Home for the Holidays With Family

The author’s Hemmila/Samar/Turri/Banks Christmas 2017: “Christmas Pajama” theme

By Patti Samar
Editor/Publisher
Blue Water Woman Magazine

Last week, a friend was fretting to me regarding holiday plans.

“It’s just so hard being with my family,” she said. “There’s always arguing and tension. Some friends have invited me to hang out with them on Christmas Eve. I feel guilty not going to my mom’s, but I know I’ll be more relaxed with my friends. Aren’t we supposed to be with family on Christmas? What should I do?”

My answer was simple: “Go where you love and feel loved. That is what family is all about.”

When I first moved to Port Huron in 1992, I was married to my first husband and my parents still lived in the Upper Peninsula. My then-husband and I took frequent trips “home” to the U.P., especially during the holidays. Within five years, all of that had blown up: I was divorced, my parents had moved to Arizona where my brother lived, and I was living in Port Huron, a community where I never intended to stay for the long haul.

And though I owned a house, I wasn’t sure this was “home.”

Divorce will leave you feeling unsettled that way.

So, I spent a number of holidays living out some television news story as one of those “record-breaking numbers of holiday travelers,” flying to the desert and spending Thanksgiving and Christmas surrounded by cactus and the hot sun, not a snowflake in sight, just to be with my family because, well, that’s what you do, right?

But the longer I lived in Port Huron, the more I became immersed in the community. A number of families welcomed me into their homes for Thanksgivings and Christmases during those early post-divorce years when I felt just kind of lost.

My own family of origin was never a “Hallmark Holiday” family. My parents were always fairly casual and nontraditional regarding Christmas. There were no particular annual family “traditions” that led me to feel like I was missing out if I wasn’t around during the holiday season. In fact, traveling during the holiday hustle was a lot more stressful than traveling out west any other time of year.

The last time I went to Arizona for Christmas, I found myself running through the airport to the gate with minutes to spare because the one-hour drive took three hours (and yes, I made sure to leave extra early) due to a blizzard in southeastern Michigan. I buckled my seatbelt and watched the safety video as the plane barreled down the snow-covered runway. Tears rolled down my cheeks. That three-hour white knuckle drive to the airport was NOT supposed to be a part of my so-called “Hallmark Holiday.”

And the thing is, once you’ve lived 1,500 miles away from your family of origin for more than 30 years, it’s hard to continue to feel connected in the way that you did at a different point in time when you still had some inkling of what was going on in one another’s lives when you lived in the same community.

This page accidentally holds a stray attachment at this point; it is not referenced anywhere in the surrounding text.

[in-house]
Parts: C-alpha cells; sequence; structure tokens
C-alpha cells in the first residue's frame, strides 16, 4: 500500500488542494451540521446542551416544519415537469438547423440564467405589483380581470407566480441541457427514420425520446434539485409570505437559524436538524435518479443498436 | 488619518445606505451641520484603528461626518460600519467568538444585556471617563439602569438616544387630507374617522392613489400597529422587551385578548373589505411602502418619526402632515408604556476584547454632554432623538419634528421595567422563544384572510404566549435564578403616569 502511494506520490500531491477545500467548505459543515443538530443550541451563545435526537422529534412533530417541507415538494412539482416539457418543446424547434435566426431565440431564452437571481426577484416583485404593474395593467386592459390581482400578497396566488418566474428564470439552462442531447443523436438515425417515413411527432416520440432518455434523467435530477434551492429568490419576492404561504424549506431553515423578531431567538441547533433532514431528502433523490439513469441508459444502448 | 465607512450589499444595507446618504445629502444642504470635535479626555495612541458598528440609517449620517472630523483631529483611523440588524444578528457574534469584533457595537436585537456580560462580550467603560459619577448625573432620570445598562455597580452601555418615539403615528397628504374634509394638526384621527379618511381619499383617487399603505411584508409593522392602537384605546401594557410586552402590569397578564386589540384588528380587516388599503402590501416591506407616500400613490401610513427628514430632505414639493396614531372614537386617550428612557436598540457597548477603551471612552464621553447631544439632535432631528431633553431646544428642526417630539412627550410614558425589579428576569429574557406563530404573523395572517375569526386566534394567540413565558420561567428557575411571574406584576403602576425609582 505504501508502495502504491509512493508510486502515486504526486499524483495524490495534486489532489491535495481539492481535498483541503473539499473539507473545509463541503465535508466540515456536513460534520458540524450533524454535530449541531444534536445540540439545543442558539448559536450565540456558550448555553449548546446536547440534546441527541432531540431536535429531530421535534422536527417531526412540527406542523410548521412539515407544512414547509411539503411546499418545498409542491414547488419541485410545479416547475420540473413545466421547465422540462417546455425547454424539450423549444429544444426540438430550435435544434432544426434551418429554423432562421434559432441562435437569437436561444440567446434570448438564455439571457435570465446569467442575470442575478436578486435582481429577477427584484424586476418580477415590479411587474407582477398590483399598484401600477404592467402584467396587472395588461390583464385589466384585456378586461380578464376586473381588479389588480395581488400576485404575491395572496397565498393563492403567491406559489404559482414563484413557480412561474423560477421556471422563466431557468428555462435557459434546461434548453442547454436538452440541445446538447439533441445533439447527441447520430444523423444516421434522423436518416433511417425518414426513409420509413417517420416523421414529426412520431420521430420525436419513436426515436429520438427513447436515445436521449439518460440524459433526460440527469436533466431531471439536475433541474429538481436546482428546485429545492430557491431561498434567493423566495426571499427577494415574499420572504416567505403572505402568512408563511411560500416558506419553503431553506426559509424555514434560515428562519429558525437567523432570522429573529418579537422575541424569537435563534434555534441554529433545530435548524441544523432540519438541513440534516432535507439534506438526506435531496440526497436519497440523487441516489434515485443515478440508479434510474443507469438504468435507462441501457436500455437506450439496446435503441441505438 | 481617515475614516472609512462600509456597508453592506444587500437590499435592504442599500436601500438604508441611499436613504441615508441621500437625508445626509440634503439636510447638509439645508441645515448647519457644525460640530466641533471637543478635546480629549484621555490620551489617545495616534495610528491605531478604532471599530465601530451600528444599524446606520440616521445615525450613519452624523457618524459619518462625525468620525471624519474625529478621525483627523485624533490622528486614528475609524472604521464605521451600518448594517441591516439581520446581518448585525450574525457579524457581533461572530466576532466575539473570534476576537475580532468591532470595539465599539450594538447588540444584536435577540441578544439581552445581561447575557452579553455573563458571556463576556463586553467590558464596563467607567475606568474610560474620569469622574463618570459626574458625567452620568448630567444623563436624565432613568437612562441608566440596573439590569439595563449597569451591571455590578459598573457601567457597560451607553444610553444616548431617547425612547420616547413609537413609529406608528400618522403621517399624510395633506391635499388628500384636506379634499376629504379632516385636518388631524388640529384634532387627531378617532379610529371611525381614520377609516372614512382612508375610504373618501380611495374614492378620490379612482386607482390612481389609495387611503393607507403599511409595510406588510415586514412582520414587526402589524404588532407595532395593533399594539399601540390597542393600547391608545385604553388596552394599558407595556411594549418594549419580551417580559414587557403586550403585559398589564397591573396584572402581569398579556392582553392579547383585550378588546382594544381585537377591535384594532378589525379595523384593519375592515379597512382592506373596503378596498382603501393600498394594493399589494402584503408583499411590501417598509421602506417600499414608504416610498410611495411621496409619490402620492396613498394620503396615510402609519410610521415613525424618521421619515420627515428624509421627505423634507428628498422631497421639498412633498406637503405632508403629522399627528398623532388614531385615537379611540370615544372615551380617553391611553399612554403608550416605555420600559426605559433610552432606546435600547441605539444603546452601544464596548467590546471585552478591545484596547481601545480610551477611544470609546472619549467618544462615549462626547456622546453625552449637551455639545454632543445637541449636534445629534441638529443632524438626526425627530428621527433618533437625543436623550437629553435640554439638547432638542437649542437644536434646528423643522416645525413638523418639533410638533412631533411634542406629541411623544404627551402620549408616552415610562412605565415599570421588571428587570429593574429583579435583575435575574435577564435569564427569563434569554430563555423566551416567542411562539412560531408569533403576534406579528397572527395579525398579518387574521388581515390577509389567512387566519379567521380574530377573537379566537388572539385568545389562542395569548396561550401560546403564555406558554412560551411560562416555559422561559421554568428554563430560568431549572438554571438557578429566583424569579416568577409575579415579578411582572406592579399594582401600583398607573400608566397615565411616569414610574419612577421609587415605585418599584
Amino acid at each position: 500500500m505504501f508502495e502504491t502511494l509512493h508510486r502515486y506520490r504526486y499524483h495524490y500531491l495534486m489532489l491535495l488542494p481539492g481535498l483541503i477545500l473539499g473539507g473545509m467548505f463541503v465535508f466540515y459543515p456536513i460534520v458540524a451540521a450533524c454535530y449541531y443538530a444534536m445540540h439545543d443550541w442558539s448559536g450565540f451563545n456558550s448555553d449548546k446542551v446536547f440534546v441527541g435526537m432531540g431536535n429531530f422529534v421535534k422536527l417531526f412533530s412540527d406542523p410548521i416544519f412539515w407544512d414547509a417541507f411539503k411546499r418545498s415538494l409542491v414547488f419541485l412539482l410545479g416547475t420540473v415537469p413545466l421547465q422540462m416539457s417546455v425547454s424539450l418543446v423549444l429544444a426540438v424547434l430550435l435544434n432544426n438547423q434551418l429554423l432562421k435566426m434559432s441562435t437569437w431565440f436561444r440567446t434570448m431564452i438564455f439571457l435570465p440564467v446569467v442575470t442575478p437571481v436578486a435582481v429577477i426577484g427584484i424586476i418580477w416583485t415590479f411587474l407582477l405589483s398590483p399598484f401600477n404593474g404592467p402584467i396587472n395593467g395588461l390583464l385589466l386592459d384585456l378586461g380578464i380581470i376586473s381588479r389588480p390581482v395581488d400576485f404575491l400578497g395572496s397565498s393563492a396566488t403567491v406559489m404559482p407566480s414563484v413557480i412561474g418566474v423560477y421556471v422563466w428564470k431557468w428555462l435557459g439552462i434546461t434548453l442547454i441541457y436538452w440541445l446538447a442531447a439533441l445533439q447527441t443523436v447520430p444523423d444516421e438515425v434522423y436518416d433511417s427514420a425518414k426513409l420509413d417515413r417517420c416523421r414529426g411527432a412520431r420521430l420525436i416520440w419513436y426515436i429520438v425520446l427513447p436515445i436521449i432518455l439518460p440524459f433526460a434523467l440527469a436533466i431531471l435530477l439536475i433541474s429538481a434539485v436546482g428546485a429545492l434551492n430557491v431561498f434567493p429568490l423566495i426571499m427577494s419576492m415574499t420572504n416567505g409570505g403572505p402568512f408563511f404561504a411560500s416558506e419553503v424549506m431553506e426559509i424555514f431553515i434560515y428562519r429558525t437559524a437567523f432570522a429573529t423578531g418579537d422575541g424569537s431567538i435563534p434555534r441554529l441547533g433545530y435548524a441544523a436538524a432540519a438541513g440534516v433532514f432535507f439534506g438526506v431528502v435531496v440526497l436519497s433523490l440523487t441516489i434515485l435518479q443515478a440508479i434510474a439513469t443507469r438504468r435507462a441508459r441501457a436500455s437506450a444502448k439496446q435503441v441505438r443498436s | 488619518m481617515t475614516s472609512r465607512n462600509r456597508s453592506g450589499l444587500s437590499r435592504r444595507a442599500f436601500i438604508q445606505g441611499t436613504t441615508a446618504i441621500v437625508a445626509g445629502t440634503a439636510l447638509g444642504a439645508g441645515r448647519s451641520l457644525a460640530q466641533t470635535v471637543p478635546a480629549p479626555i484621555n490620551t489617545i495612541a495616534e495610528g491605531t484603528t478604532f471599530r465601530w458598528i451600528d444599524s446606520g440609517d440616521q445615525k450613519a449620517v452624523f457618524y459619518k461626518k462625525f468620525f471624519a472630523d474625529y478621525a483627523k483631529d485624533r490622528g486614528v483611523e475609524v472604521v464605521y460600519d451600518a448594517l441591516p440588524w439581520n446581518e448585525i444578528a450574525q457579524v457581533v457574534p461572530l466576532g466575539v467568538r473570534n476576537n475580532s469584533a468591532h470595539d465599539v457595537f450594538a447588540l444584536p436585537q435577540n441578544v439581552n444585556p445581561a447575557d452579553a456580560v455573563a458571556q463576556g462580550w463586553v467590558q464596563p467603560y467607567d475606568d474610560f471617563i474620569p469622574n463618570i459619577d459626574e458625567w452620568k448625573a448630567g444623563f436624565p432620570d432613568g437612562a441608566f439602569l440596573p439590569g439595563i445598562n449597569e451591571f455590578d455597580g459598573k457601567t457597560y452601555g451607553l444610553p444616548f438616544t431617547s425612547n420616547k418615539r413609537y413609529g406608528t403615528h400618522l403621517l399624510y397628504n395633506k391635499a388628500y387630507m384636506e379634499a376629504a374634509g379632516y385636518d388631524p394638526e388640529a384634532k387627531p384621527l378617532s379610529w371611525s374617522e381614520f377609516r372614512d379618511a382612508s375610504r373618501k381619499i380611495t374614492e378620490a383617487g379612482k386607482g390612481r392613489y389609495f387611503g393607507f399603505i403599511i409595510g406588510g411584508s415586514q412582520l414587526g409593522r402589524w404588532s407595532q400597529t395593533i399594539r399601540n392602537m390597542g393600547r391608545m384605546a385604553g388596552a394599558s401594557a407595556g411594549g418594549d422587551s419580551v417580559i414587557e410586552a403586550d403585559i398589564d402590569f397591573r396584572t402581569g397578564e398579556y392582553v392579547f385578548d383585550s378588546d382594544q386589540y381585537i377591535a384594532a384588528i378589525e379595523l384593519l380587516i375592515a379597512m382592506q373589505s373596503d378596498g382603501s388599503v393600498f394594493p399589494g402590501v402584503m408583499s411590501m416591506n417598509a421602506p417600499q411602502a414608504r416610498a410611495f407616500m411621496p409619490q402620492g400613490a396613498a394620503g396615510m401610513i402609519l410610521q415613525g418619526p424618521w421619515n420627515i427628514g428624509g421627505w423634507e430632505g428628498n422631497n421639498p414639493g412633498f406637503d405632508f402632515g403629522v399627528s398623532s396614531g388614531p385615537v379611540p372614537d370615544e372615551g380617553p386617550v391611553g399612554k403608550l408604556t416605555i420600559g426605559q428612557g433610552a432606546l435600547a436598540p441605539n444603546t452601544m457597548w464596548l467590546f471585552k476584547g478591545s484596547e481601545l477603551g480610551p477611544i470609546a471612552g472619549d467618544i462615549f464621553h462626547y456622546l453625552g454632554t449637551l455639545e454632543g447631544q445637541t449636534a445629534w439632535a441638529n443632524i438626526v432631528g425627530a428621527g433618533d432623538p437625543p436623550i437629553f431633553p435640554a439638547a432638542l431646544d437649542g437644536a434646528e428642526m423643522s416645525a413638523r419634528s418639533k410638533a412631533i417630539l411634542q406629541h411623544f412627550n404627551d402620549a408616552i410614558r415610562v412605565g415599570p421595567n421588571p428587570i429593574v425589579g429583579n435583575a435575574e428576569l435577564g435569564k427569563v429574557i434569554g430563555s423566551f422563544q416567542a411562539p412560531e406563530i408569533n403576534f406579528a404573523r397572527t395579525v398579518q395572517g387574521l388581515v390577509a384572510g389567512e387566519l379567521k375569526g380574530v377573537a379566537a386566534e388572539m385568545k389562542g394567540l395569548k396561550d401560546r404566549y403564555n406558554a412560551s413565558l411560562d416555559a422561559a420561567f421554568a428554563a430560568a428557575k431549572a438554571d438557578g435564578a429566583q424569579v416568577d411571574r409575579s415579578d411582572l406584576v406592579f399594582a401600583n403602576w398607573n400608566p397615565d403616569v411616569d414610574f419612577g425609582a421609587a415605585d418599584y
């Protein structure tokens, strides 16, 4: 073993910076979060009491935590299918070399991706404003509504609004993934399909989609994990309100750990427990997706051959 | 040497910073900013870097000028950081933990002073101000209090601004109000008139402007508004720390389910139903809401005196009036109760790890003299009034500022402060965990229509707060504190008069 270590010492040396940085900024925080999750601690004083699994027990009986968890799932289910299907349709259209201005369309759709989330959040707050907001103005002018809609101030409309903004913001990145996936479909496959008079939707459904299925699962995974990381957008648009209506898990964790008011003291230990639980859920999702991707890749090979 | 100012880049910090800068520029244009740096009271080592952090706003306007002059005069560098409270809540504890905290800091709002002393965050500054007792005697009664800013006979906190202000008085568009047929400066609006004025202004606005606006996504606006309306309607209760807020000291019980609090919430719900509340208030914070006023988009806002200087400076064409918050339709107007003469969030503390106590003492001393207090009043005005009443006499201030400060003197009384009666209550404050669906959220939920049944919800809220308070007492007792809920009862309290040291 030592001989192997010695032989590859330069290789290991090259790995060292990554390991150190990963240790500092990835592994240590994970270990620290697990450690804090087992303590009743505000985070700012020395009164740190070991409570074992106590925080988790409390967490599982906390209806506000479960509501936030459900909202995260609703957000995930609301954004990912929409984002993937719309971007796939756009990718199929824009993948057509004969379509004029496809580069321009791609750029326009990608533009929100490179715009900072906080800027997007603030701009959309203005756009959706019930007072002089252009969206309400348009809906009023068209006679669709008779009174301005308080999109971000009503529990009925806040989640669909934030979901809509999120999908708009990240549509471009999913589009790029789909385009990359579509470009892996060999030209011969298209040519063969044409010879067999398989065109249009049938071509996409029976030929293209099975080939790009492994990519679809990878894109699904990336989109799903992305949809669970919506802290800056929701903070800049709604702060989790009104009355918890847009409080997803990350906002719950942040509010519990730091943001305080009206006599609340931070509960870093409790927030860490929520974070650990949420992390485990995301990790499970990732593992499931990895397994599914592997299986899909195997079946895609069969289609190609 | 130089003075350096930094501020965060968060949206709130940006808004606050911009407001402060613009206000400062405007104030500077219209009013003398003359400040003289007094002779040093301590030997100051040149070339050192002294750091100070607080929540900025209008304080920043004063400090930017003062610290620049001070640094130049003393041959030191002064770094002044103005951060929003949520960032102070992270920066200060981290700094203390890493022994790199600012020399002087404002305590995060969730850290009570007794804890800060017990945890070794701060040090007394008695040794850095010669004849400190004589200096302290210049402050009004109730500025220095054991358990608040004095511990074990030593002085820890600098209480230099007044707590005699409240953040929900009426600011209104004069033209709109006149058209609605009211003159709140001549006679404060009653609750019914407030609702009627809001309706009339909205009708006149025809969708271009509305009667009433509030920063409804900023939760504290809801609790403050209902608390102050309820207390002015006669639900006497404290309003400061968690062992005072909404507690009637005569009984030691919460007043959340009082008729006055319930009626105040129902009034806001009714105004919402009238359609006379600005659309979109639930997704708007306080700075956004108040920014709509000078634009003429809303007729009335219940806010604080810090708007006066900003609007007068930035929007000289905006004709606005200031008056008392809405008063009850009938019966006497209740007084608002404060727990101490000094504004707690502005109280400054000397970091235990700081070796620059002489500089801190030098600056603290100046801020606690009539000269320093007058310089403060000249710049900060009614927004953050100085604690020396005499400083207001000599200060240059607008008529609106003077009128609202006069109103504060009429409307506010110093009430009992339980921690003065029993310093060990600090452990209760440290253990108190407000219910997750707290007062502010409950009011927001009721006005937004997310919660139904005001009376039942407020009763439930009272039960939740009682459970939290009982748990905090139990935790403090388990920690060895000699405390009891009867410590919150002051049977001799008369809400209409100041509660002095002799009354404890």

Therefore, to me, anyway, family is nothing like you see in a Hallmark holiday movie. This time of year, too many people try to force that definition of family onto their own circumstances when the reality is much more complicated.

I was once invited to be a part of the family of an old boyfriend. For a number of years, I watched as his awesome mom and sisters planned wonderful holiday gatherings filled with good food, lots of wine, and great conversation that always, somehow, after too many glasses of good wine, turned into a scene from the Hallmark holiday alter-ego family movie that ended (more than once) with one sibling yelling at the father figure: “And everyone would be happier if you hadn’t left Mom for the stripper!” (Yup, she said stripper.)

And we’d all be happier if you hadn’t left Mom for the stripper!

But families are complicated beasts even if Dad doesn’t leave Mom for a stripper.

Over the past 30 years, I’ve also broadened my definition of the word “family.” Family, to me, has also become the people who know and love me here in the community where I live, and the people who know and love me from afar who make the effort to stay connected to me, and me to them, because something deeper than blood draws us together.

And, of course, I am ever-so-fortunate to be a part of my husband’s Yooper, Finnish family. We are fortunate enough to be able to see them and spend time with them many times throughout the course of any given year. In this era of political divide that can cause a lot of tension within families, we are a family who remain (so far, knock wood!) in lock step with one another.

There is no crazy uncle at the holiday dinner table espousing the virtue of some crazy conspiracy theory on the left or right side of the aisle.

Thank goodness.

There is no crazy uncle at the holiday dinner table espousing the virtue of some crazy conspiracy theory on the left or right side of the aisle.

Thank goodness.

And though I’m sure, in the midst of their quiet Finnish way, I’m weirdo, crazy Aunt Patti to them, they seem to love me anyway, and for that I am grateful. And I look forward to spending time with all of them next week over the New Years weekend when we will celebrate the Hemmila/Samar/Turri/Banks family Christmas.

So on this holiday weekend, my husband and I will be home alone, except that we probably won’t be all alone. We have friends/neighbors who are also “on their own” for Christmas Eve and Christmas day, so we will gather for cocktails and toast the holiday season and our health and the opportunity to ring in another new year next week, all grateful for the love and affection we share with one another.

Because, as I told my friend last week, home and family is where you love and feel loved.

And isn’t that where you should spend the holiday season celebrating?


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